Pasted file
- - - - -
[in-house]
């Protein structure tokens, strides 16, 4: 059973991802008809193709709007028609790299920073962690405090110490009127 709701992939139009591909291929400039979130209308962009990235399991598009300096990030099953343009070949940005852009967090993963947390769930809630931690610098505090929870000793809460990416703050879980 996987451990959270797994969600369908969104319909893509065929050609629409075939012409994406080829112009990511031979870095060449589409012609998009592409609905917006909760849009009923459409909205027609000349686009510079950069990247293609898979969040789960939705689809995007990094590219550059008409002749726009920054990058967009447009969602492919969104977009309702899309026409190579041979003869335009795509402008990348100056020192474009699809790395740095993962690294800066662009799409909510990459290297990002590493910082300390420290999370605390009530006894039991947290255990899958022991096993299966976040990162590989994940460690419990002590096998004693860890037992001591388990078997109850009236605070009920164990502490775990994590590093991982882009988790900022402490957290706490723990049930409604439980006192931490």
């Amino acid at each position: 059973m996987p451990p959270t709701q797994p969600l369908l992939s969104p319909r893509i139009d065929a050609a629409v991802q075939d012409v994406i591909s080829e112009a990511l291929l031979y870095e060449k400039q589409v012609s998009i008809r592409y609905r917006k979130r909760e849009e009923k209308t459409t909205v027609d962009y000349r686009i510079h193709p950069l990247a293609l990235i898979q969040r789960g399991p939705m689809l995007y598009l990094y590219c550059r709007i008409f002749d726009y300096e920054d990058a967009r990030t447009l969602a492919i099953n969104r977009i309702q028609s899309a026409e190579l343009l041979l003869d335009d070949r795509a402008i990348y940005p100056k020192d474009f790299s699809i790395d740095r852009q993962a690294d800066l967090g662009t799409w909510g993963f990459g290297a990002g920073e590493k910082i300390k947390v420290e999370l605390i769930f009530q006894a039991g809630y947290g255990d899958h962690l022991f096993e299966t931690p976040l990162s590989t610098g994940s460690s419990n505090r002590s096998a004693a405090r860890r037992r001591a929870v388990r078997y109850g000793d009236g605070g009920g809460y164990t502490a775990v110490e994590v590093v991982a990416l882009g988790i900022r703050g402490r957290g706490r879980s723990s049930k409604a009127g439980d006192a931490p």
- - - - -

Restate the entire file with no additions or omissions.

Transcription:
[in-house]
């Protein structure tokens, strides 16, 4: 059973991802008809193709709007028609790299920073962690405090110490009127 709701992939139009591909291929400039979130209308962009990235399991598009300096990030099953343009070949940005852009967090993963947390769930809630931690610098505090929870000793809460990416703050879980 996987451990959270797994969600369908969104319909893509065929050609629409075939012409994406080829112009990511031979870095060449589409012609998009592409609905917006909760849009009923459409909205027609000349686009510079950069990247293609898979969040789960939705689809995007990094590219550059008409002749726009920054990058967009447009969602492919969104977009309702899309026409190579041979003869335009795509402008990348100056020192474009699809790395740095993962690294800066662009799409909510990459290297990002590493910082300390420290999370605390009530006894039991947290255990899958022991096993299966976040990162590989994940460690419990002590096998004693860890037992001591388990078997109850009236605070009920164990502490775990994590590093991982882009988790900022402490957290706490723990049930409604439980006192931490």
């Amino acid at each position: 059973m996987p451990p959270t709701q797994p969600l369908l992939s969104p319909r893509i139009d065929a050609a629409v991802q075939d012409v994406i591909s080829e112009a990511l291929l031979y870095e060449k400039q589409v012609s998009i008809r592409y609905r917006k979130r909760e849009e009923k209308t459409t909205v027609d962009y000349r686009i510079h193709p950069l990247a293609l990235i898979q969040r789960g399991p939705m689809l995007y598009l990094y590219c550059r709007i008409f002749d726009y300096e920054d990058a967009r990030t447009l969602a492919i099953n969104r977009i309702q028609s899309a026409e190579l343009l041979l003869d335009d070949r795509a402008i990348y940005p100056k020192d474009f790299s699809i790395d740095r852009q993962a690294d800066l967090g662009t799409w909510g993963f990459g290297a990002g920073e590493k910082i300390k947390v420290e999370l605390i769930f009530q006894a039991g809630y947290g255990d899958h962690l022991f096993e299966t931690p976040l990162s590989t610098g994940s460690s419990n505090r002590s096998a004693a405090r860890r037992r001591a929870v388990r078997y109850g000793d009236g605070g009920g809460y164990t502490a775990v110490e994590v590093v991982a990416l882009g988790i900022r703050g402490r957290g706490r879980s723990s049930k409604a009127g439980d006192a931490p």